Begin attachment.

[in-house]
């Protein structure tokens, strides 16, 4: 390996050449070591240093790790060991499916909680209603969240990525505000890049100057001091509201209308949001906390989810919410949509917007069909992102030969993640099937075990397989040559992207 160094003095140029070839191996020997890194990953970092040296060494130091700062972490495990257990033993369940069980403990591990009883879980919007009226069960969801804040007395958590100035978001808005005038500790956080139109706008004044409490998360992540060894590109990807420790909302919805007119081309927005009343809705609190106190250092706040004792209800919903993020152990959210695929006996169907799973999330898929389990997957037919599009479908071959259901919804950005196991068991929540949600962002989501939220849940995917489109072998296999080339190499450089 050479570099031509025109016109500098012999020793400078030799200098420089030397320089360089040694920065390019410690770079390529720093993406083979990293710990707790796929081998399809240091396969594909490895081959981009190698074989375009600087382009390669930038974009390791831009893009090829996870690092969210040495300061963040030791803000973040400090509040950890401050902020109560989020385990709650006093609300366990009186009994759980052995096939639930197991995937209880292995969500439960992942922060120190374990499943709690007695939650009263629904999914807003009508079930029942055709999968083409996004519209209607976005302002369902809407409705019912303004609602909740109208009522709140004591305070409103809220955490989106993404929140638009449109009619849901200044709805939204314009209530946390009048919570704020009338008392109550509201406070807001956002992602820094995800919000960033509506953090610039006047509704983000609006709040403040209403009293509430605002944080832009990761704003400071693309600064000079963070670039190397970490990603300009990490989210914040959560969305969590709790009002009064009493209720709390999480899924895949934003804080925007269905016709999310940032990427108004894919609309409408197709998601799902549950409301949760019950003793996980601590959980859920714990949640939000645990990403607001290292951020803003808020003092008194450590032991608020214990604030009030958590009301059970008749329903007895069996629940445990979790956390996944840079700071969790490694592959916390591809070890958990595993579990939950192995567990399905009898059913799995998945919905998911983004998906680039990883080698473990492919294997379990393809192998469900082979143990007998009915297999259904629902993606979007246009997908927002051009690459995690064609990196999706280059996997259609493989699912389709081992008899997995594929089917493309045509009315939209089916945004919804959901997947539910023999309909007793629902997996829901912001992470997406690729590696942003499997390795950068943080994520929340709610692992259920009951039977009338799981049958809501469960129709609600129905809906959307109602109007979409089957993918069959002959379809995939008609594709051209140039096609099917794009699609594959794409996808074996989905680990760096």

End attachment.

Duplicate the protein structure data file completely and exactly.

[in-house]
């Protein structure tokens, strides 16, 4: 390996050449070591240093790790060991499916909680209603969240990525505000890049100057001091509201209308949001906390989810919410949509917007069909992102030969993640099937075990397989040559992207 160094003095140029070839191996020997890194990953970092040296060494130091700062972490495990257990033993369940069980403990591990009883879980919007009226069960969801804040007395958590100035978001808005005038500790956080139109706008004044409490998360992540060894590109990807420790909302919805007119081309927005009343809705609190106190250092706040004792209800919903993020152990959210695929006996169907799973999330898929389990997957037919599009479908071959259901919804950005196991068991929540949600962002989501939220849940995917489109072998296999080339190499450089 050479570099031509025109016109500098012999020793400078030799200098420089030397320089360089040694920065390019410690770079390529720093993406083979990293710990707790796929081998399809240091396969594909490895081959981009190698074989375009600087382009390669930038974009390791831009893009090829996870690092969210040495300061963040030791803000973040400090509040950890401050902020109560989020385990709650006093609300366990009186009994759980052995096939639930197991995937209880292995969500439960992942922060120190374990499943709690007695939650009263629904999914807003009508079930029942055709999968083409996004519209209607976005302002369902809407409705019912303004609602909740109208009522709140004591305070409103809220955490989106993404929140638009449109009619849901200044709805939204314009209530946390009048919570704020009338008392109550509201406070807001956002992602820094995800919000960033509506953090610039006047509704983000609006709040403040209403009293509430605002944080832009990761704003400071693309600064000079963070670039190397970490990603300009990490989210914040959560969305969590709790009002009064009493209720709390999480899924895949934003804080925007269905016709999310940032990427108004894919609309409408197709998601799902549950409301949760019950003793996980601590959980859920714990949640939000645990990403607001290292951020803003808020003092008194450590032991608020214990604030009030958590009301059970008749329903007895069996629940445990979790956390996944840079700071969790490694592959916390591809070890958990595993579990939950192995567990399905009898059913799995998945919905998911983004998906680039990883080698473990492919294997379990393809192998469900082979143990007998009915297999259904629902993606979007246009997908927002051009690459995690064609990196999706280059996997259609493989699912389709081992008899997995594929089917493309045509009315939209089916945004919804959901997947539910023999309909007793629902997996829901912001992470997406690729590696942003499997390795950068943080994520929340709610692992259920009951039977009338799981049958809501469960129709609600129905809906959307109602109007979409089957993918069959002959379809995939008609594709051209140039096609099917794009699609594959794409996808074996989905680990760096």